It was 1854 when Sophia and Fernando Kelton built their spacious, two-story brick Victorian Greek Revival home. The residence provided enough room to raise their four sons and two daughters. Today, the home has been transformed into a museum that has a reputation for being haunted with ghosts. In this article, you will learn background regarding the Columbus, Ohio site of paranormal activity.
Sophia and Fernando Kelton raised six children in their home , although a son Charles died in early childhood. Three generations would call the Kelton place their home until the Columbus Foundation decided that it was time to restore it to a house museum after the last relatives moved on from the residence. They wished to offer public tours and use the space to host weddings, receptions and events.
At the time, the exterior of the home was still impressive and offered a brick outside with a decorative wrought-iron balcony. Victorian-style dÃƒÂ©cor was found inside of the home , delivering a peek back into the 1900s.
In the early days of the home, Sophia was a well organized, money-saving homemaker, who enjoyed playing hostess to family gatherings. She was in charge of the family books and also ran the household, including managing the servants. When guests paid a visit to the home, she was the one who entertained the visitors. Sophia was also good at staying ahead of her children. For example, when her sons reached their teenage years and felt tempted to drink and gamble at parties outside of the home, Sophia brought a billiards table into one of the front parlors, which successfully kept the boys closer to home and out of trouble.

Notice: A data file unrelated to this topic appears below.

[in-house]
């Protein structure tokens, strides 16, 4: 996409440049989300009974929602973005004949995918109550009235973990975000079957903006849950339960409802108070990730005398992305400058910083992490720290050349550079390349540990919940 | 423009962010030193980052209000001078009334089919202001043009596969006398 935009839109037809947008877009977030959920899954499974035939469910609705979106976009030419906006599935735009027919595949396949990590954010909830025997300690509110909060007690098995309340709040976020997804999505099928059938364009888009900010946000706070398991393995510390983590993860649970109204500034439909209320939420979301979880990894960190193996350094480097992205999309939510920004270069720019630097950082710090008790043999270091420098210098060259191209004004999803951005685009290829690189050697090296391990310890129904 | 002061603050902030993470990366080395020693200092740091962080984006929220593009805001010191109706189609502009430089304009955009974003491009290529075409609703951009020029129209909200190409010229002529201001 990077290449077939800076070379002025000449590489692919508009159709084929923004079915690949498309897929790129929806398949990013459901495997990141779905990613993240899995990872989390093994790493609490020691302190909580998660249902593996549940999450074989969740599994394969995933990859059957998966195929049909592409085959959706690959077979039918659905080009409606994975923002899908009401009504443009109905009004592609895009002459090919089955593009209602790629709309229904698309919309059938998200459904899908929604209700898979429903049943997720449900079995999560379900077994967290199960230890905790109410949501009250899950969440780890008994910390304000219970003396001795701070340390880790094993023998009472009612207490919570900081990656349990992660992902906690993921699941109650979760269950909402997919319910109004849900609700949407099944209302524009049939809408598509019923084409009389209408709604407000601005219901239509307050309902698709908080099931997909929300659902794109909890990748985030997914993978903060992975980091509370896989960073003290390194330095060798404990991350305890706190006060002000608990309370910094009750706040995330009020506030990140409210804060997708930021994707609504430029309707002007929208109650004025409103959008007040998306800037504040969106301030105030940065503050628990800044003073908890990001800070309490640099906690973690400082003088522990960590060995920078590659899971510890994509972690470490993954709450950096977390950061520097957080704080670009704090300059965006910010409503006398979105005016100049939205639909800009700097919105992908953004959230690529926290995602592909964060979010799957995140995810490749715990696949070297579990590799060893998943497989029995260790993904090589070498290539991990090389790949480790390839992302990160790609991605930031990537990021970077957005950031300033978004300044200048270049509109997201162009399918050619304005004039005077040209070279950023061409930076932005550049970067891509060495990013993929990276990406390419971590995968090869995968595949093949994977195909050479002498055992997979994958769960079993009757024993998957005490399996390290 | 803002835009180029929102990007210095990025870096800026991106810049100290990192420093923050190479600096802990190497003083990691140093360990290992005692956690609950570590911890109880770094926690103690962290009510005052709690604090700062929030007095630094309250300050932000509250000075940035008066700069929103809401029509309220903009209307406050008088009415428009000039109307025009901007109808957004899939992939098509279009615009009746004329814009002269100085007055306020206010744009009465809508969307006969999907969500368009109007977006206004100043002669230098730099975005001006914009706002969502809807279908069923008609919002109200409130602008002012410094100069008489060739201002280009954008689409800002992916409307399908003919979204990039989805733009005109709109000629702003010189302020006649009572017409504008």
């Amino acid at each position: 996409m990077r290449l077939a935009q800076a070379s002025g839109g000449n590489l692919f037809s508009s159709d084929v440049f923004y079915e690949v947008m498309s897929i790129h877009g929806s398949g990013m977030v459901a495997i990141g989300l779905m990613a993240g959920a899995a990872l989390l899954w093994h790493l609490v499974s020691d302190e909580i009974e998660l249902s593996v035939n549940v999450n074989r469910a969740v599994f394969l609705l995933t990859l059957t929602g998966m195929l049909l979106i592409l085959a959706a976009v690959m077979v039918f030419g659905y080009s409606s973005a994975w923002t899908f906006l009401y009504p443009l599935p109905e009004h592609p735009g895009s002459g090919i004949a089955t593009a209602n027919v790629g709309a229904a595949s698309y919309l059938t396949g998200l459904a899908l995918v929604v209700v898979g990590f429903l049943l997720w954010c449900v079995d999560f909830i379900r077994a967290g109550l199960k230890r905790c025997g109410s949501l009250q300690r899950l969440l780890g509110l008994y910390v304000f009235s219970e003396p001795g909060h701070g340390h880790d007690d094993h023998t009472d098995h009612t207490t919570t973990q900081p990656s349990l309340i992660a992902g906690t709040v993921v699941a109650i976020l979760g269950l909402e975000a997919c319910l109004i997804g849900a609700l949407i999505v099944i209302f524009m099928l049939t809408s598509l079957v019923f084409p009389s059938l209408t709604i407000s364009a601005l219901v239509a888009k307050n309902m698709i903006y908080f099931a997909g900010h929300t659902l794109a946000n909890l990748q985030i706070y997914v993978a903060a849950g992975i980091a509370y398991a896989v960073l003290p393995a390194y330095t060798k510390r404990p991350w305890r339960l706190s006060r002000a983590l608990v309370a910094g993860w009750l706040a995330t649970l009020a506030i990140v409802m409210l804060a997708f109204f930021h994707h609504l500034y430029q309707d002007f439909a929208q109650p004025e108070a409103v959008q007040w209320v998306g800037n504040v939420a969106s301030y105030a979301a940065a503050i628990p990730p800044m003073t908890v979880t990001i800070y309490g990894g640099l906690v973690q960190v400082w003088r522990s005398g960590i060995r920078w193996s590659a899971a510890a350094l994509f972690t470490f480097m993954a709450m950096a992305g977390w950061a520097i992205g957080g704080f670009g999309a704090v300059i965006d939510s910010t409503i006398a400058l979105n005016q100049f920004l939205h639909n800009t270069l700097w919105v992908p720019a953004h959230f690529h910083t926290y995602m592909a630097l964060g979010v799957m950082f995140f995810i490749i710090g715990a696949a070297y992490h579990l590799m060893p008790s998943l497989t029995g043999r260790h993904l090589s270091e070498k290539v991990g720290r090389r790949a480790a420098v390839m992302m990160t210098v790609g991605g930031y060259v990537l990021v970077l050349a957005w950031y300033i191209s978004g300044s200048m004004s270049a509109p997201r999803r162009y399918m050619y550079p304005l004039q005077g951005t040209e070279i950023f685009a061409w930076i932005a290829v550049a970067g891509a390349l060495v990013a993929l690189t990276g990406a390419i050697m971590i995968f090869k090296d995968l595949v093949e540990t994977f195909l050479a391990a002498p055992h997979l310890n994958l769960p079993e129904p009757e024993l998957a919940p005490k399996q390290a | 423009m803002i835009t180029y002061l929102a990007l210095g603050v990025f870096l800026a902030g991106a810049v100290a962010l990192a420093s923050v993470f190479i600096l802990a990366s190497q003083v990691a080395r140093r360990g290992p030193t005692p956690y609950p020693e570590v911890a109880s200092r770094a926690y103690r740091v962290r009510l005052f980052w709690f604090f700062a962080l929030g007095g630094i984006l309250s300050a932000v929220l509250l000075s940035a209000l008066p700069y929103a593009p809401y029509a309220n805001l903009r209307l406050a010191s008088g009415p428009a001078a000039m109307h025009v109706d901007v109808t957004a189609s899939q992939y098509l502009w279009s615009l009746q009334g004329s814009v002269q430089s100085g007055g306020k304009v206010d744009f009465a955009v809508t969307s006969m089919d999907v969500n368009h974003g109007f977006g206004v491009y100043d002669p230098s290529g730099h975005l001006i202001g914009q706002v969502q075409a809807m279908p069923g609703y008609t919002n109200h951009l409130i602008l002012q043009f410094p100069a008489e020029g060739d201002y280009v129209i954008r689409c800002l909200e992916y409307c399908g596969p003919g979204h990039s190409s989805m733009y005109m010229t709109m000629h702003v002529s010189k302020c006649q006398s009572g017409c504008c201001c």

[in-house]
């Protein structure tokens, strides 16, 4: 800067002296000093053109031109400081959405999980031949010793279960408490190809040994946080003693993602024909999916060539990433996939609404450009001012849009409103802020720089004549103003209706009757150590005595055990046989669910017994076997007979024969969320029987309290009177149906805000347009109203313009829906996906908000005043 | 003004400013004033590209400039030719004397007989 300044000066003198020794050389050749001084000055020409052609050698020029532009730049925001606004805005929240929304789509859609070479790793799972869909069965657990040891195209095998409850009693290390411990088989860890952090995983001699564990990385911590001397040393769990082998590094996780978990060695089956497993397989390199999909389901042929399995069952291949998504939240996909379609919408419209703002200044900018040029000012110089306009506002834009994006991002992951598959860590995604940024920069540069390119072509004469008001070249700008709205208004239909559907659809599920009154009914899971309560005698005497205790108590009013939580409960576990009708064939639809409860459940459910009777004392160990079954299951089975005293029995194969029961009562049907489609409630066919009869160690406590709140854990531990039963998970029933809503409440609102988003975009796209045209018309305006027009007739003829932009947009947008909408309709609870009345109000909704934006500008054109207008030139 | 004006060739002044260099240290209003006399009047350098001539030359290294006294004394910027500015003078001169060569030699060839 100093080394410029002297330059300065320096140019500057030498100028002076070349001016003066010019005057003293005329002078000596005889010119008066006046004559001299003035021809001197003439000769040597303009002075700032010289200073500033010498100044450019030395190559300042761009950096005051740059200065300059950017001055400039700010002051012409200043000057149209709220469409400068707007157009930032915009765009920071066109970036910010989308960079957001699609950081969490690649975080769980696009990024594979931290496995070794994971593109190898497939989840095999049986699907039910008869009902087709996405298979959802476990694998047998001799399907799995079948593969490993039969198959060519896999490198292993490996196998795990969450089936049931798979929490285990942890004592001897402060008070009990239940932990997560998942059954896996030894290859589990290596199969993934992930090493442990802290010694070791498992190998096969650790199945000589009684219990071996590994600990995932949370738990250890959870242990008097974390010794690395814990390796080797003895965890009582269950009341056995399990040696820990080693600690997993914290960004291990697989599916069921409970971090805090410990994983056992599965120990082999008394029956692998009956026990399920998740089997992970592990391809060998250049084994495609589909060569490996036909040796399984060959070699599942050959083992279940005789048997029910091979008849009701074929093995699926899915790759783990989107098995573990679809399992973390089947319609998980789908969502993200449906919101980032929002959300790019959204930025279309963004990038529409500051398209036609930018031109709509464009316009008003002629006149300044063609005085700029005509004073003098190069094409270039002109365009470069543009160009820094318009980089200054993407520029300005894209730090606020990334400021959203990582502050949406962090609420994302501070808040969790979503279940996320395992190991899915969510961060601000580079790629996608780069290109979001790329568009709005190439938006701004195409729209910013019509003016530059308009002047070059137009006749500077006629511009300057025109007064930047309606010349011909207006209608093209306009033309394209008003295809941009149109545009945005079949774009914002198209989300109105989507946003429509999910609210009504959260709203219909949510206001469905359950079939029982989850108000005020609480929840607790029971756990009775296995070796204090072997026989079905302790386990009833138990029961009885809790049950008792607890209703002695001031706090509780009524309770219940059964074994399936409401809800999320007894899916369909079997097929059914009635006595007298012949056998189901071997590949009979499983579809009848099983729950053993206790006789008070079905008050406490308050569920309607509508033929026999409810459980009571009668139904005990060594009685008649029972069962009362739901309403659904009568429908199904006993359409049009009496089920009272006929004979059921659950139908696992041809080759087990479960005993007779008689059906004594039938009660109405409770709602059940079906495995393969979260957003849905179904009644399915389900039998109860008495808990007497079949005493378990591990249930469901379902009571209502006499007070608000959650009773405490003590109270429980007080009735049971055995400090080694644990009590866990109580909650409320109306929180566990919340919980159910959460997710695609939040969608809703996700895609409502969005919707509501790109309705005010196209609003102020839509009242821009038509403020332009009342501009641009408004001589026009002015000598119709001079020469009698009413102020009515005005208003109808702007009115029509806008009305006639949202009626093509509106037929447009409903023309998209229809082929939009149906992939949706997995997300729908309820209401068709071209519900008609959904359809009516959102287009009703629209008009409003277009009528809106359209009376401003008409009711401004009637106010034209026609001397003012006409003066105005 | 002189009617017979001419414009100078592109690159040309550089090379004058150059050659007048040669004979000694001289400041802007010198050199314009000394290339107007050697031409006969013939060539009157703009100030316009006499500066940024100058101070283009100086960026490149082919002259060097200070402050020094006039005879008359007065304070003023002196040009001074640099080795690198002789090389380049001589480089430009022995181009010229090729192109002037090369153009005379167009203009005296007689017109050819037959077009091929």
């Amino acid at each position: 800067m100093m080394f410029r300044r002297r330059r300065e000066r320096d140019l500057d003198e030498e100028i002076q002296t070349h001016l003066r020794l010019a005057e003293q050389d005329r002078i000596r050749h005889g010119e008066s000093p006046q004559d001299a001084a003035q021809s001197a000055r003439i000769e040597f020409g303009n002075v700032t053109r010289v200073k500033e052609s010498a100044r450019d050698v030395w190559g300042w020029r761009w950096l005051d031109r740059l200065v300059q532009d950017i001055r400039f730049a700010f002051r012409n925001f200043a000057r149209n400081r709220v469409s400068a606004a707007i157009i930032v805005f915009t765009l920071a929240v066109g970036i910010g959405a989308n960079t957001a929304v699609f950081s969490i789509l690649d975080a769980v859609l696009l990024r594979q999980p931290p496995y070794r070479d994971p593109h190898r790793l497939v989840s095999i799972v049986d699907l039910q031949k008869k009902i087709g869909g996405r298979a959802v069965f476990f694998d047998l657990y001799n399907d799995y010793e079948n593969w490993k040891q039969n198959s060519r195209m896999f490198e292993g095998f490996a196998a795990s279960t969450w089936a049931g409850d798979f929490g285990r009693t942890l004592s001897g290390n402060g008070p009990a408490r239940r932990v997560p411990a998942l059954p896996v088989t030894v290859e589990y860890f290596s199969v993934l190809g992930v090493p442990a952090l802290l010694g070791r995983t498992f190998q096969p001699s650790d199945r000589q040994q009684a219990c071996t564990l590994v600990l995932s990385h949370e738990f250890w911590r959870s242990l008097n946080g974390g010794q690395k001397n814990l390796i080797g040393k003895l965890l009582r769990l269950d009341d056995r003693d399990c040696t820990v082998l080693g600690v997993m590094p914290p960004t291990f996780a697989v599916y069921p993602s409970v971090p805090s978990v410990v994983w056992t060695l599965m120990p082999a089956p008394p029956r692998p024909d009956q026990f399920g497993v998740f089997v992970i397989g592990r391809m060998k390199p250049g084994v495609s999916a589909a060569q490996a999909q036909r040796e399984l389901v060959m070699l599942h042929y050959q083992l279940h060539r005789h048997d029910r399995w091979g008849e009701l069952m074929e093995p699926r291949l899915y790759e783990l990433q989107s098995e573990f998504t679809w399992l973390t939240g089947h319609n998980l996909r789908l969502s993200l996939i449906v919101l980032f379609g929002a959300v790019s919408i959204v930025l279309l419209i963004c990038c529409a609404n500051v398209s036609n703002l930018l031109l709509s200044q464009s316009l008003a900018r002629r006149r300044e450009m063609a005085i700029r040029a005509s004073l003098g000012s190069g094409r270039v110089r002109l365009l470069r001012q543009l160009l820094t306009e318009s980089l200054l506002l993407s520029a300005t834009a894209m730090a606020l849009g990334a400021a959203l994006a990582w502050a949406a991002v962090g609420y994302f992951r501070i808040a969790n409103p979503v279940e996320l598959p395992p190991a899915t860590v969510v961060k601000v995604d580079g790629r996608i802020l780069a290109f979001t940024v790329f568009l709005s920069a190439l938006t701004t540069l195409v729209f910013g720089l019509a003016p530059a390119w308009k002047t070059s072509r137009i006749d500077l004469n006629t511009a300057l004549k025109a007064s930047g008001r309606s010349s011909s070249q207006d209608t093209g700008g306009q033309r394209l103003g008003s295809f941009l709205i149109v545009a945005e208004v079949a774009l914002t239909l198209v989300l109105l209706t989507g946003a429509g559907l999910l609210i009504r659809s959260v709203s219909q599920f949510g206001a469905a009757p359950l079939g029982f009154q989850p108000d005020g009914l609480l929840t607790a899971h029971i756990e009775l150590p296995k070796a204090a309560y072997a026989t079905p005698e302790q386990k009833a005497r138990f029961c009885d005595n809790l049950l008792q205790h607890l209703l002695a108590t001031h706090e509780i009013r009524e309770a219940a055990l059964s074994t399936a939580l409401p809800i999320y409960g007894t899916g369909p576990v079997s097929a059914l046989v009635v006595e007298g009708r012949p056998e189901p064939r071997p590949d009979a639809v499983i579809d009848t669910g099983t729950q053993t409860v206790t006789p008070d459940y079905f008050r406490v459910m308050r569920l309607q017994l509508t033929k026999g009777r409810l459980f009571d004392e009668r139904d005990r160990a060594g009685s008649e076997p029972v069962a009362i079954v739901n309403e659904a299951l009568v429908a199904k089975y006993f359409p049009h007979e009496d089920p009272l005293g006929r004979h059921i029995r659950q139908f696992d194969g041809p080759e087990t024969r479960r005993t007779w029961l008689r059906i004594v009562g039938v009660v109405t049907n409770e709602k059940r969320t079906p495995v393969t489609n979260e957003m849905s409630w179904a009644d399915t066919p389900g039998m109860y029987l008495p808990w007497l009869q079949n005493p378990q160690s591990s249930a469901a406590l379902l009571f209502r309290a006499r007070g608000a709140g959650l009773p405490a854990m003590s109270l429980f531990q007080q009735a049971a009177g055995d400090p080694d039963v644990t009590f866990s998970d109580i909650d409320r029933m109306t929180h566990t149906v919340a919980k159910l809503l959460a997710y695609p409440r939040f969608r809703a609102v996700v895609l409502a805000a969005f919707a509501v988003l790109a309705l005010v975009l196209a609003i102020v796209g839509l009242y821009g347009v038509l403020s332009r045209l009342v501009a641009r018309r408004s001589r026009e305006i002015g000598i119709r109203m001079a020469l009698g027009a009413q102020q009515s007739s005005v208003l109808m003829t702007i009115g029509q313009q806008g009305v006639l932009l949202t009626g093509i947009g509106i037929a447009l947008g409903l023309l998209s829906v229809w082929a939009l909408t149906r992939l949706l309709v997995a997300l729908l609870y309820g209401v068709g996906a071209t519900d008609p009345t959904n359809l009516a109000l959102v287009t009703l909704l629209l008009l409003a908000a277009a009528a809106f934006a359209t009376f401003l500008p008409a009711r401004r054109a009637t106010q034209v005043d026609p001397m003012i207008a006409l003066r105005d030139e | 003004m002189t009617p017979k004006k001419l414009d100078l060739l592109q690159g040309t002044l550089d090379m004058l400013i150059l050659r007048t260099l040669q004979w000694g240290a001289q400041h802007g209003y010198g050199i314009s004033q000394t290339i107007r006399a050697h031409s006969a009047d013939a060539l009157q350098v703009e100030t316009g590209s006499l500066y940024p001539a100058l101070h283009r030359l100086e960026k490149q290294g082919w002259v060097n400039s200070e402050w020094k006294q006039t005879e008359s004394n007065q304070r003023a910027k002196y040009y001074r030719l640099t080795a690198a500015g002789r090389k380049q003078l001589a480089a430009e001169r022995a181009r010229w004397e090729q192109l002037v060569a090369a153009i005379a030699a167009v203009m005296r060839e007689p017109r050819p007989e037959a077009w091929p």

The oldest daughter of the Keltons had thoughts of literary success, but her social standing did not allow her to pursue her dreams. She kept a detailed scrapbook of her thoughts, favorite poems, and other literary knick-knacks.
Faith and strong beliefs governed the Kelton family. They also had a reputation for being kind and generous. For example, Sophia and Fernando were actively involved in the anti-slave society. Their barn and cistern often became a haven for slaves on the run. It is also assumed that they partook in the underground railroad. One time, Sophia found a sick slave girl in the bushes, who was only 10 years old. She nursed the child back to health, but also gave her a home for 10 years. When the girl became a young woman, she married the Kelton’s cabinet maker in the front parlor.
The Keltons surely loved their home, as it is said that the ghosts of some family members still haunt the premises. If you are interested in learning more about the house or paying a visit, the Kelton House Museum & Garden is located on 586 East Town Street in Columbus, Ohio.